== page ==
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Executions in Afghanistan a step backwards for human rights

23 November 2012

Executions in Afghanistan a step backwards for human rights

The Afghan Government’s confirmation that it has executed 14 prisoners is a huge step backwards Amnesty International has said.

Afghan President Hamid Karzai approved the executions on 20 November. This marks the first use of the death penalty in Afghanistan since June 2011.

“It is extremely regrettable that President Karzai has decided to go ahead with these 14 executions,” said Grant Bayldon, Executive Director of Amnesty International.

“The world trend is away from the death penalty - less and less countries are executing each year. It’s deeply disturbing to see Afghanistan moving in the wrong direction.”

“This rush to execute so many prompts the question - why now? In recent years, the Afghan Government had avoided executions. Karzai is certainly under some pressure now to demonstrate he can maintain the rule of law in Afghanistan, and advance reconciliation talks with the Taleban. Could these executions be more about political gain than justice?”

“The death penalty is deplorable under any circumstance, and even more troubling given the seriously flawed Afghan justice system. Detainees are frequently tortured into confessions then relied upon by a judiciary that has little to no independence. Meanwhile serious human rights violations go unpunished. There is simply no guarantee of a fair trial,” said Bayldon.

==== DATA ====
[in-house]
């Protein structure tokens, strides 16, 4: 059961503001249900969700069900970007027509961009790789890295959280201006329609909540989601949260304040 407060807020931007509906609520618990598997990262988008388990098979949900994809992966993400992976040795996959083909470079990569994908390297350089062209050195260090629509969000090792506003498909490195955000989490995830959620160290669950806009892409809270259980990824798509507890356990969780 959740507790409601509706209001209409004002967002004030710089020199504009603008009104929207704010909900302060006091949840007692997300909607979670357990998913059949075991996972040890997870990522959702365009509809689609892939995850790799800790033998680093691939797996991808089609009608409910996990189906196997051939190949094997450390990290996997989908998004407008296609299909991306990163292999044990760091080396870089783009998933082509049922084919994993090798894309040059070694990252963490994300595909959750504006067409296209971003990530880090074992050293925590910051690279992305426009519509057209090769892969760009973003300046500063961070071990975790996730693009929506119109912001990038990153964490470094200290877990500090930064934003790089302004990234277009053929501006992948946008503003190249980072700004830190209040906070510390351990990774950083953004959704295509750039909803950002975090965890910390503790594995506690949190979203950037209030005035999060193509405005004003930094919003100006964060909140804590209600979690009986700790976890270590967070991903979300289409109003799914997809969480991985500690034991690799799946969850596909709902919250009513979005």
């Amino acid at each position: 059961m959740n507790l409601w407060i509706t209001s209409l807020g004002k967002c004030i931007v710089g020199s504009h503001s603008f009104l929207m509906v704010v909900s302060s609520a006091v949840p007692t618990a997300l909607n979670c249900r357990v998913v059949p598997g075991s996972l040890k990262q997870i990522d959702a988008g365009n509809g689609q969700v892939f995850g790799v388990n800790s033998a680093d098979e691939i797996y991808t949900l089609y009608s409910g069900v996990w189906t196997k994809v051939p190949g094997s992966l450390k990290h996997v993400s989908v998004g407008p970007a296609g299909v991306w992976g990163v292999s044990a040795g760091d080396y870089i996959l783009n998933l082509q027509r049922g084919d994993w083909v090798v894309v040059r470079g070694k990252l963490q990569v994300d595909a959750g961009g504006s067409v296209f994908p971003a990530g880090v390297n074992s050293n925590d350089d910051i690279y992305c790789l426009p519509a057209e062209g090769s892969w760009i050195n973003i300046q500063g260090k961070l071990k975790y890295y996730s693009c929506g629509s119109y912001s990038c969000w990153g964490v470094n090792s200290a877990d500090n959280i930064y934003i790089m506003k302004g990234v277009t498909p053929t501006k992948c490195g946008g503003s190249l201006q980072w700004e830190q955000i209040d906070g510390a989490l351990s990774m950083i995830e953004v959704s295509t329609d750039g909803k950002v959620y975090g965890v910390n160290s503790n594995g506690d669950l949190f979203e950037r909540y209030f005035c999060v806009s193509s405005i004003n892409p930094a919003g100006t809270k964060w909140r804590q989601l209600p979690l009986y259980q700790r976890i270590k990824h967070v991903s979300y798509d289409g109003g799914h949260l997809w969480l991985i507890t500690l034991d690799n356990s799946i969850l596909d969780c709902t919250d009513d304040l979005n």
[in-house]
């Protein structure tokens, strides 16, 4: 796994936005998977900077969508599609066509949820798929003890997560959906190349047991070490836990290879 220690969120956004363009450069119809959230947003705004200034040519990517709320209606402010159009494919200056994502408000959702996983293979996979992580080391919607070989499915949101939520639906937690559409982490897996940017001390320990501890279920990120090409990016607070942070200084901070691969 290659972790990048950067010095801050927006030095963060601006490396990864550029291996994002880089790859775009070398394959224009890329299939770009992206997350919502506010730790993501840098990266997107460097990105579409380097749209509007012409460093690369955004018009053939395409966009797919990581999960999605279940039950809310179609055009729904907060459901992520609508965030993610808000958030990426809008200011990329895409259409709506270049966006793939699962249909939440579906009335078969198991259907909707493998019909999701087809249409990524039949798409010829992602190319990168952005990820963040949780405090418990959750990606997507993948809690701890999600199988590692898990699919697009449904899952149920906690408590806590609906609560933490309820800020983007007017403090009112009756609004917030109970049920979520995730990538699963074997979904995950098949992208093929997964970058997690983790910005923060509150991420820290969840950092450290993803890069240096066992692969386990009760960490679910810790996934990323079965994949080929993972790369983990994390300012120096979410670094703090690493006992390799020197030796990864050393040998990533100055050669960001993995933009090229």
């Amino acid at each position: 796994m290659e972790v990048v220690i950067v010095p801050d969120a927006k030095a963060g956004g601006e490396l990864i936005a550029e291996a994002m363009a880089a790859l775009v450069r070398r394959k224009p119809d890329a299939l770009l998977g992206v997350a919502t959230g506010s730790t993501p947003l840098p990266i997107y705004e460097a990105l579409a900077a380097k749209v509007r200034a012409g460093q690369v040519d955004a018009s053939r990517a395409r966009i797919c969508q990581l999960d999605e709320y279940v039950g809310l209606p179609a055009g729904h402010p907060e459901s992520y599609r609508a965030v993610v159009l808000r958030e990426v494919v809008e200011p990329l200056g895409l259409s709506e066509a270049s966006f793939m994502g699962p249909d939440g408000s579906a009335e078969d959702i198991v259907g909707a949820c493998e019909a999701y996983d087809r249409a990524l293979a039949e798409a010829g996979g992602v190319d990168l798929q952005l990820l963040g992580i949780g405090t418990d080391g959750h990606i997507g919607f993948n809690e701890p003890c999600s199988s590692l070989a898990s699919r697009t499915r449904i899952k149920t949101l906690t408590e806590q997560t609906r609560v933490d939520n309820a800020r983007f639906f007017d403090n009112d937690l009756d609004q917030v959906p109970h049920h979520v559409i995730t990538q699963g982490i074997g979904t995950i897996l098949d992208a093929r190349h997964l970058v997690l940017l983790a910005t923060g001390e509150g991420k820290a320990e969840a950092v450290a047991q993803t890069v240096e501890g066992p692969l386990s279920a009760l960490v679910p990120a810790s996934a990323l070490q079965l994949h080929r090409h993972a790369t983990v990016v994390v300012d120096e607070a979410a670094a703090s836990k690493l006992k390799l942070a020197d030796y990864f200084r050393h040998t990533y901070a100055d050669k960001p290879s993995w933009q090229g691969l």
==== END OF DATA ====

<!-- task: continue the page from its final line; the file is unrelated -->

The executions have also prompted Amnesty International to renew its call to the New Zealand Government to carry out an independent investigation into the operations by the New Zealand SAS and their potential complicity in torture.

“New Zealanders need to be confident that our forces in Afghanistan are not involved in the transferal of detainees where they will be at risk of being tortured,” said Bayldon.

“The Defence Minister has reported that where the New Zealand SAS is involved in capturing detainees in joint operations with Afghan forces, the actual technical arrest is carried out by Afghan forces. This is a grey area that may be seen as the New Zealand Government trying to try to avoid its international obligations,” added Bayldon.

“The recent executions show the grave human rights concerns that remain ongoing in Afghanistan and highlight the severe consequences for detainees if New Zealand gets it wrong.”

“New Zealand has worked to promote and protect human rights through it’s presence in Afghanistan and the work with the Provincial Reconstruction Team and has been a strong international voice against the death penalty. It’s important they maintain this stance and raise their concerns with the Afghan Government following these recent executions,” said Bayldon.

Notes to Editors:

Please see below to read Amnesty International previous statement’s on the New Zealand SAS’s potential complicity in torture:

• 02 April 2012 - http://www.amnesty.org.nz/news/failure-provide-independent-investigation-leaves-new-zealand-dark-over-its-human-rights-record

• 19 November 2011 - http://www.amnesty.org.nz/news/op-ed-failure-act-casts-shadow-over-our-rights-record

• 02 May 2011 - http://www.amnesty.org.nz/news/nzsass-complicity-torture

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